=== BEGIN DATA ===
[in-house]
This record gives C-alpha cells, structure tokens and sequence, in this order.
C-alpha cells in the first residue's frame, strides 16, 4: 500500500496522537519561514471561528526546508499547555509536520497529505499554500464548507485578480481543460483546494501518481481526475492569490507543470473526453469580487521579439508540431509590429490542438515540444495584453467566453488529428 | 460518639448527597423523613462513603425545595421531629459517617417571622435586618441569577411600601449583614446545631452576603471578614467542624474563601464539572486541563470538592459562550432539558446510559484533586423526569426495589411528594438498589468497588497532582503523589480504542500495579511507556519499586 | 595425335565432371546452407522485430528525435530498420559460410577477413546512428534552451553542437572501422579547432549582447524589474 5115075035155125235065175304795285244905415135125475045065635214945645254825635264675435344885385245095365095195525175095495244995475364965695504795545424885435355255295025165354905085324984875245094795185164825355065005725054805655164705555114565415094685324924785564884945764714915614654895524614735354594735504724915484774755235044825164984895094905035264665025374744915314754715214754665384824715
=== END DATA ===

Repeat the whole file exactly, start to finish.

[in-house]
This record gives C-alpha cells, structure tokens and sequence, in this order.
C-alpha cells in the first residue's frame, strides 16, 4: 500500500496522537519561514471561528526546508499547555509536520497529505499554500464548507485578480481543460483546494501518481481526475492569490507543470473526453469580487521579439508540431509590429490542438515540444495584453467566453488529428 | 460518639448527597423523613462513603425545595421531629459517617417571622435586618441569577411600601449583614446545631452576603471578614467542624474563601464539572486541563470538592459562550432539558446510559484533586423526569426495589411528594438498589468497588497532582503523589480504542500495579511507556519499586 | 595425335565432371546452407522485430528525435530498420559460410577477413546512428534552451553542437572501422579547432549582447524589474 5115075035155125235065175304795285244905415135125475045065635214945645254825635264675435344885385245095365095195525175095495244995475364965695504795545424885435355255295025165354905085324984875245094795185164825355065005725054805655164705555114565415094685324924785564884945764714915614654895524614735354594735504724915484774755235044825164984895094905035264665025374744915314754715214754665384824715